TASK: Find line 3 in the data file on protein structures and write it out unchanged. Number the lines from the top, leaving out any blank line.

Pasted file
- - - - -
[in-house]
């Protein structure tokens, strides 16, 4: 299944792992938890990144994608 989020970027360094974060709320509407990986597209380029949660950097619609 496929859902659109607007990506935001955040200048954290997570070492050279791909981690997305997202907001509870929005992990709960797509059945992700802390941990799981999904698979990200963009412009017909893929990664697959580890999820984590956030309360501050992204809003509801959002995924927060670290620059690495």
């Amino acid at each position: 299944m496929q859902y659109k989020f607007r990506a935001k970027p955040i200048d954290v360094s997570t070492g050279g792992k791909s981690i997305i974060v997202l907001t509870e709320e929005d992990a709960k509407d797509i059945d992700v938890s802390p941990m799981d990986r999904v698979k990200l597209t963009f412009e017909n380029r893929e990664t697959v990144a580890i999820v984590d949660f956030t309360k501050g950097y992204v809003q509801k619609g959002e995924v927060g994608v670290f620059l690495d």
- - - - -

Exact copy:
């Amino acid at each position: 299944m496929q859902y659109k989020f607007r990506a935001k970027p955040i200048d954290v360094s997570t070492g050279g792992k791909s981690i997305i974060v997202l907001t509870e709320e929005d992990a709960k509407d797509i059945d992700v938890s802390p941990m799981d990986r999904v698979k990200l597209t963009f412009e017909n380029r893929e990664t697959v990144a580890i999820v984590d949660f956030t309360k501050g950097y992204v809003q509801k619609g959002e995924v927060g994608v670290f620059l690495d």